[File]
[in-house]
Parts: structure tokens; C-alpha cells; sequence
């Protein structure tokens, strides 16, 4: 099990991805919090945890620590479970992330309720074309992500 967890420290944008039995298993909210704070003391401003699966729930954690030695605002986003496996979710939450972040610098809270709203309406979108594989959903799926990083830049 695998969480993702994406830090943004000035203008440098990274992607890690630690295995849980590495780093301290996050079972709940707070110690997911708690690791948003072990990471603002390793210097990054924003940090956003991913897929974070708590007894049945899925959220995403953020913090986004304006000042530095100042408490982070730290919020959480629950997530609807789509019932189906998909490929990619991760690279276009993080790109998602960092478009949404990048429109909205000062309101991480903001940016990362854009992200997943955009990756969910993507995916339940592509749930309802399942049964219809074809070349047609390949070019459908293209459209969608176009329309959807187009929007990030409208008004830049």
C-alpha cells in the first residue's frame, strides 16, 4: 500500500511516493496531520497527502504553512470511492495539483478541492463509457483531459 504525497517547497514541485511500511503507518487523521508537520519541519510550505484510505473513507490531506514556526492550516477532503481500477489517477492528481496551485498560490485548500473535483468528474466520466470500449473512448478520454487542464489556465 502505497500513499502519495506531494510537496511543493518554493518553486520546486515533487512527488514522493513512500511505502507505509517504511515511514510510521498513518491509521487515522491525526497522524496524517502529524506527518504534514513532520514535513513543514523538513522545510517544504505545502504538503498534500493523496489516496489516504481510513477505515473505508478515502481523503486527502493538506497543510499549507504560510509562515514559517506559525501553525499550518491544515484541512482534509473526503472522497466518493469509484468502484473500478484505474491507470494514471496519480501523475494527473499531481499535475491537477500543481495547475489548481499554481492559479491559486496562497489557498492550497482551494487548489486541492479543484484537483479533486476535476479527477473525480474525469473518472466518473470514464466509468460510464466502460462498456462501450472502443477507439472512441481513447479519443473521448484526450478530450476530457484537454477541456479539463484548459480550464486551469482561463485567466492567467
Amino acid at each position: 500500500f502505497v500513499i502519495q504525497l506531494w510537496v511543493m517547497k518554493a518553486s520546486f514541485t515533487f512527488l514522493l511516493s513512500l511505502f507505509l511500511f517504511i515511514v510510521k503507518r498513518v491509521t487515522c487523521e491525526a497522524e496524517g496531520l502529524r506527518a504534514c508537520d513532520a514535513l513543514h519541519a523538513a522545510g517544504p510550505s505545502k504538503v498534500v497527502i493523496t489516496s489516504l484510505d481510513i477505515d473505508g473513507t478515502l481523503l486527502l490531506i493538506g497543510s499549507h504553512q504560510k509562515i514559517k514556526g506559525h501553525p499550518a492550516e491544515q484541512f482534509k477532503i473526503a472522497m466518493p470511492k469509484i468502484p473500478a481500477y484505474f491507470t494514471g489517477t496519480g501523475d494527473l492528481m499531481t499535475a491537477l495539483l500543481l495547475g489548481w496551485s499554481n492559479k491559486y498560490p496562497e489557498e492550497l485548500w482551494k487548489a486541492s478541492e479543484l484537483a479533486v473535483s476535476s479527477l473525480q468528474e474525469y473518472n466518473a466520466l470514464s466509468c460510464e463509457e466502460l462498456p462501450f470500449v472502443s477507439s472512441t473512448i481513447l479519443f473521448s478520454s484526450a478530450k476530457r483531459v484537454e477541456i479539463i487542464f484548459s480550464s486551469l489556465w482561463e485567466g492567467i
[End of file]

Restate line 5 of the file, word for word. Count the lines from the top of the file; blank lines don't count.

Amino acid at each position: 500500500f502505497v500513499i502519495q504525497l506531494w510537496v511543493m517547497k518554493a518553486s520546486f514541485t515533487f512527488l514522493l511516493s513512500l511505502f507505509l511500511f517504511i515511514v510510521k503507518r498513518v491509521t487515522c487523521e491525526a497522524e496524517g496531520l502529524r506527518a504534514c508537520d513532520a514535513l513543514h519541519a523538513a522545510g517544504p510550505s505545502k504538503v498534500v497527502i493523496t489516496s489516504l484510505d481510513i477505515d473505508g473513507t478515502l481523503l486527502l490531506i493538506g497543510s499549507h504553512q504560510k509562515i514559517k514556526g506559525h501553525p499550518a492550516e491544515q484541512f482534509k477532503i473526503a472522497m466518493p470511492k469509484i468502484p473500478a481500477y484505474f491507470t494514471g489517477t496519480g501523475d494527473l492528481m499531481t499535475a491537477l495539483l500543481l495547475g489548481w496551485s499554481n492559479k491559486y498560490p496562497e489557498e492550497l485548500w482551494k487548489a486541492s478541492e479543484l484537483a479533486v473535483s476535476s479527477l473525480q468528474e474525469y473518472n466518473a466520466l470514464s466509468c460510464e463509457e466502460l462498456p462501450f470500449v472502443s477507439s472512441t473512448i481513447l479519443f473521448s478520454s484526450a478530450k476530457r483531459v484537454e477541456i479539463i487542464f484548459s480550464s486551469l489556465w482561463e485567466g492567467i